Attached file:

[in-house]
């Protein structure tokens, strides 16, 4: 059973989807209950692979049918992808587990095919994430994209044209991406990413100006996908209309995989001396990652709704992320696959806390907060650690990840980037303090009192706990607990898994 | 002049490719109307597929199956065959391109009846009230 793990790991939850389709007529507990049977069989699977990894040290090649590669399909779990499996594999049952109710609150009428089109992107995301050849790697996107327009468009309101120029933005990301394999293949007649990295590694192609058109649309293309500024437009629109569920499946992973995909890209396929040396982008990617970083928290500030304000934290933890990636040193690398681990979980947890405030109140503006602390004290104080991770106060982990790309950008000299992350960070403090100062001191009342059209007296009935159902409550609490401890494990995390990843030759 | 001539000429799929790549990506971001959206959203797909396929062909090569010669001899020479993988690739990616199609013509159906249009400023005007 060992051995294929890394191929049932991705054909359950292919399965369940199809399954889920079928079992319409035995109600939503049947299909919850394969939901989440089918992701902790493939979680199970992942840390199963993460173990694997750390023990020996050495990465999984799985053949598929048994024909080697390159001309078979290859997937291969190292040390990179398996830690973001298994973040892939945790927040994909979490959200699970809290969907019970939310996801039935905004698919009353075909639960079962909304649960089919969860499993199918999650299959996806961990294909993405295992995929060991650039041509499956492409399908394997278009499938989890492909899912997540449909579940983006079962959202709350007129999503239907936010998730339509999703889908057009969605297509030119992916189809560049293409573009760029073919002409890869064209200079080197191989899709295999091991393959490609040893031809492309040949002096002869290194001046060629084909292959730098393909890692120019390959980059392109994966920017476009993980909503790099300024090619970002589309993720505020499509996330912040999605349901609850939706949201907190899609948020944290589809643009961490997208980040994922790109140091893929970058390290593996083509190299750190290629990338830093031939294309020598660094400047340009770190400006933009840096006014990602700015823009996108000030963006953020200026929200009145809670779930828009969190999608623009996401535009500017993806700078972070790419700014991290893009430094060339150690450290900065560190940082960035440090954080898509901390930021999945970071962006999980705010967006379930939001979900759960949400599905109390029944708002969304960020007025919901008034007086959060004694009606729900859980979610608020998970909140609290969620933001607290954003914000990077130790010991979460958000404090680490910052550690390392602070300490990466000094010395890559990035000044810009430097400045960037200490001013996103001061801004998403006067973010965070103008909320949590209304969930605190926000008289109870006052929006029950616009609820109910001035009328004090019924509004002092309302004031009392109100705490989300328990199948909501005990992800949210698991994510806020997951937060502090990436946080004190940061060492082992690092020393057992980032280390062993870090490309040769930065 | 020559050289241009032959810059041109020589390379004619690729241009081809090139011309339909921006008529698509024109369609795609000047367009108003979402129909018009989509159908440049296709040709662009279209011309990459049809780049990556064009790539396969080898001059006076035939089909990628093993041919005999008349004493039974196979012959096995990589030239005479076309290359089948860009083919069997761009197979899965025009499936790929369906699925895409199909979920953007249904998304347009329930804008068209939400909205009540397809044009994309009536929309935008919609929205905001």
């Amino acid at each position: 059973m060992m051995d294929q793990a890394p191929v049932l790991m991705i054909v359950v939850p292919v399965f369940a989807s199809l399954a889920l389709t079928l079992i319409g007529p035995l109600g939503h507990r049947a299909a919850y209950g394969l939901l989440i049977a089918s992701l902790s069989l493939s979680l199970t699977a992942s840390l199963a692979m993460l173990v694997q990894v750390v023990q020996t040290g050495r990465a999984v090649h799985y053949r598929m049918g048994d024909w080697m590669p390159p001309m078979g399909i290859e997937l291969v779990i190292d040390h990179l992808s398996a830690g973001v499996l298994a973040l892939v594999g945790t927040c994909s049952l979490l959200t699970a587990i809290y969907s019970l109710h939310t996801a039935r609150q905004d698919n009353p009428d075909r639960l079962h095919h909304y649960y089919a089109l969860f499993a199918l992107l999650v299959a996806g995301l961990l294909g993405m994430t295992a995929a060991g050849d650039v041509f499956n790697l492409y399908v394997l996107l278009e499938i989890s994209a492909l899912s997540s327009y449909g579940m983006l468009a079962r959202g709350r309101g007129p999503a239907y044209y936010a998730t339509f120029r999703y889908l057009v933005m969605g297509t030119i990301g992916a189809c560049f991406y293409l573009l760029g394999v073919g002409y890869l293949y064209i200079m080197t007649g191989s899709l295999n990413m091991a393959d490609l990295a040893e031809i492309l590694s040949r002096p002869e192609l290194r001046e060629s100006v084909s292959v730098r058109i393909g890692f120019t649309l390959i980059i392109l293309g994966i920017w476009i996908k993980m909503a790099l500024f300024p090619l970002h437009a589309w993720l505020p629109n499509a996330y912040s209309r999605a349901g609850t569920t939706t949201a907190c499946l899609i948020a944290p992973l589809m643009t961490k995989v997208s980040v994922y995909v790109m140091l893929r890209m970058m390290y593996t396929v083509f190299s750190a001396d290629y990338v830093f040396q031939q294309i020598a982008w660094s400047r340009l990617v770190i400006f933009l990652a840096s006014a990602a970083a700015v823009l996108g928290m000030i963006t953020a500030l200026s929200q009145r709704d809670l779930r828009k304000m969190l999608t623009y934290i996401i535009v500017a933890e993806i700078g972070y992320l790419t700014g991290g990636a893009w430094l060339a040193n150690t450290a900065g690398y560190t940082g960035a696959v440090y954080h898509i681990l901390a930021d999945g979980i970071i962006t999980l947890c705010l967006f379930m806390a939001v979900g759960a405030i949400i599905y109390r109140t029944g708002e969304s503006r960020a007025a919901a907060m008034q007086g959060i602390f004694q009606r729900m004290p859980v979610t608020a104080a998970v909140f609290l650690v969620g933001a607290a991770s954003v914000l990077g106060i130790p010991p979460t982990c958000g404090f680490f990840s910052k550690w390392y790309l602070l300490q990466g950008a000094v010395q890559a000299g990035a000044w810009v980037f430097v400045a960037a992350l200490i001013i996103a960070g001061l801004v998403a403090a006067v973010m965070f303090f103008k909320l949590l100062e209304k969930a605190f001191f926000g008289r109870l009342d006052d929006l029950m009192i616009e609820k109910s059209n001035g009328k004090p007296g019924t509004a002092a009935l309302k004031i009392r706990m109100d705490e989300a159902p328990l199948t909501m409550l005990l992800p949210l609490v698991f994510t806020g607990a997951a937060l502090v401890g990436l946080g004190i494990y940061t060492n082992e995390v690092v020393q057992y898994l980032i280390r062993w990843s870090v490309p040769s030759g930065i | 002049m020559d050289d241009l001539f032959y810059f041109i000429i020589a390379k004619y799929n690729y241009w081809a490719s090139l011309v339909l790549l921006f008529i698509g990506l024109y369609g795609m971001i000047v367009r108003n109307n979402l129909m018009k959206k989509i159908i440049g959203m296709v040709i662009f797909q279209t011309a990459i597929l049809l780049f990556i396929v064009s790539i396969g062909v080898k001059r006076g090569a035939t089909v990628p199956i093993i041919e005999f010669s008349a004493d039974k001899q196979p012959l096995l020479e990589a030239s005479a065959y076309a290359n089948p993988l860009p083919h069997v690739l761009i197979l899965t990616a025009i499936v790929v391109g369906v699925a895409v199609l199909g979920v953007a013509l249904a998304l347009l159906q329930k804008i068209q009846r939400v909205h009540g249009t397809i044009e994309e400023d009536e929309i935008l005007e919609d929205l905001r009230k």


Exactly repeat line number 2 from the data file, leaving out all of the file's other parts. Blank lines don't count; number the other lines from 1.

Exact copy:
């Protein structure tokens, strides 16, 4: 059973989807209950692979049918992808587990095919994430994209044209991406990413100006996908209309995989001396990652709704992320696959806390907060650690990840980037303090009192706990607990898994 | 002049490719109307597929199956065959391109009846009230 793990790991939850389709007529507990049977069989699977990894040290090649590669399909779990499996594999049952109710609150009428089109992107995301050849790697996107327009468009309101120029933005990301394999293949007649990295590694192609058109649309293309500024437009629109569920499946992973995909890209396929040396982008990617970083928290500030304000934290933890990636040193690398681990979980947890405030109140503006602390004290104080991770106060982990790309950008000299992350960070403090100062001191009342059209007296009935159902409550609490401890494990995390990843030759 | 001539000429799929790549990506971001959206959203797909396929062909090569010669001899020479993988690739990616199609013509159906249009400023005007 060992051995294929890394191929049932991705054909359950292919399965369940199809399954889920079928079992319409035995109600939503049947299909919850394969939901989440089918992701902790493939979680199970992942840390199963993460173990694997750390023990020996050495990465999984799985053949598929048994024909080697390159001309078979290859997937291969190292040390990179398996830690973001298994973040892939945790927040994909979490959200699970809290969907019970939310996801039935905004698919009353075909639960079962909304649960089919969860499993199918999650299959996806961990294909993405295992995929060991650039041509499956492409399908394997278009499938989890492909899912997540449909579940983006079962959202709350007129999503239907936010998730339509999703889908057009969605297509030119992916189809560049293409573009760029073919002409890869064209200079080197191989899709295999091991393959490609040893031809492309040949002096002869290194001046060629084909292959730098393909890692120019390959980059392109994966920017476009993980909503790099300024090619970002589309993720505020499509996330912040999605349901609850939706949201907190899609948020944290589809643009961490997208980040994922790109140091893929970058390290593996083509190299750190290629990338830093031939294309020598660094400047340009770190400006933009840096006014990602700015823009996108000030963006953020200026929200009145809670779930828009969190999608623009996401535009500017993806700078972070790419700014991290893009430094060339150690450290900065560190940082960035440090954080898509901390930021999945970071962006999980705010967006379930939001979900759960949400599905109390029944708002969304960020007025919901008034007086959060004694009606729900859980979610608020998970909140609290969620933001607290954003914000990077130790010991979460958000404090680490910052550690390392602070300490990466000094010395890559990035000044810009430097400045960037200490001013996103001061801004998403006067973010965070103008909320949590209304969930605190926000008289109870006052929006029950616009609820109910001035009328004090019924509004002092309302004031009392109100705490989300328990199948909501005990992800949210698991994510806020997951937060502090990436946080004190940061060492082992690092020393057992980032280390062993870090490309040769930065 | 020559050289241009032959810059041109020589390379004619690729241009081809090139011309339909921006008529698509024109369609795609000047367009108003979402129909018009989509159908440049296709040709662009279209011309990459049809780049990556064009790539396969080898001059006076035939089909990628093993041919005999008349004493039974196979012959096995990589030239005479076309290359089948860009083919069997761009197979899965025009499936790929369906699925895409199909979920953007249904998304347009329930804008068209939400909205009540397809044009994309009536929309935008919609929205905001």